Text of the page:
How we know Nothing about a photograph
- Thursday 20 April 2023
2311 BD Leiden
When do photographs become historical objects? What can historians know about a historical photograph, one we did not make or have never seen before? Without additional information about its production or recirculation, without context or caption, what do we really know about that historical object? At what point have we already started to speak on behalf of its silence, its visual familiarity, to speak of it as if we knew it?
Starting from the premise that we know “Nothing” about a photograph challenges researchers to think about the ways images shape images (remediation) and collective memories are brought to bear on any first viewing of historical photographs, whether in archives, histories or a museum exhibition.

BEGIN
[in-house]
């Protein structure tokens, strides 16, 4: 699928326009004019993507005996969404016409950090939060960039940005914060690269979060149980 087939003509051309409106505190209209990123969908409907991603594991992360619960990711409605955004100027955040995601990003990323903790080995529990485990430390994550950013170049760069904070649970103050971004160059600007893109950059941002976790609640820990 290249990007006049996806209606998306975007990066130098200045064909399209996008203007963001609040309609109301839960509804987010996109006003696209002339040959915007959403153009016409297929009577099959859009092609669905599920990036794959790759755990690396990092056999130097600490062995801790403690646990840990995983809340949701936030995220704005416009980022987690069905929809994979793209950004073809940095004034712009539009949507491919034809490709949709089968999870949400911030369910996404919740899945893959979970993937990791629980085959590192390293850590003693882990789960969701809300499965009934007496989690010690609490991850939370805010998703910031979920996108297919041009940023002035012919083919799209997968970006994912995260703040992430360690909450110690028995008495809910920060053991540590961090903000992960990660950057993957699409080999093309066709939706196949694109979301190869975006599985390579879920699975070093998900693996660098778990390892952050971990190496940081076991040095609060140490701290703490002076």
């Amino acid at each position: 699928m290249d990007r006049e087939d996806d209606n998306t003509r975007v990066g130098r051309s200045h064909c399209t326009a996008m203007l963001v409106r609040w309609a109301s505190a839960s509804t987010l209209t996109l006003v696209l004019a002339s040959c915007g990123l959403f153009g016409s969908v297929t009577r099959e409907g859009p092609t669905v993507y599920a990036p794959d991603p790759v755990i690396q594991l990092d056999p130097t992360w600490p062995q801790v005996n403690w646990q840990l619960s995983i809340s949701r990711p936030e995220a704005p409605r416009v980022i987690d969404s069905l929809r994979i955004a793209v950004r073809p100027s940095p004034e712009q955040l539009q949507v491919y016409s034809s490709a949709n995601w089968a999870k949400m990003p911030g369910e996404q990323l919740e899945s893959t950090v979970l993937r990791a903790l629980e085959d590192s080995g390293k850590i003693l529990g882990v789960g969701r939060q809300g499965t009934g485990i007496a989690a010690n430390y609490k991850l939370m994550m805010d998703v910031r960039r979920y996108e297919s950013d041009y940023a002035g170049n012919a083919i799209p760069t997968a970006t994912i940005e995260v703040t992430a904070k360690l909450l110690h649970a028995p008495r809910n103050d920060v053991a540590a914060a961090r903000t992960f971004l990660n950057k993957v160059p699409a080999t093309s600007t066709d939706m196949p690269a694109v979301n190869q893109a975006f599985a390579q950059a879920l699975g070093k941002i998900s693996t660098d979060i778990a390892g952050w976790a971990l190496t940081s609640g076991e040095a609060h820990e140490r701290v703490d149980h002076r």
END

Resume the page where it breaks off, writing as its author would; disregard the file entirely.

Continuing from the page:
Susan Crane is Professor of Modern European History at the University of Arizona. Her research focuses on topics such as collective memory, historical consciousness, and historical photography. In her latest book, Nothing Happened: A History (Stanford University Press, 2021), she delves into the history of the word ‘nothing.’
This is an in-person event co-hosted by the Global Histories of Knowledge working group at Leiden University and the History of Knowledge Seminar Series, which is typically held online.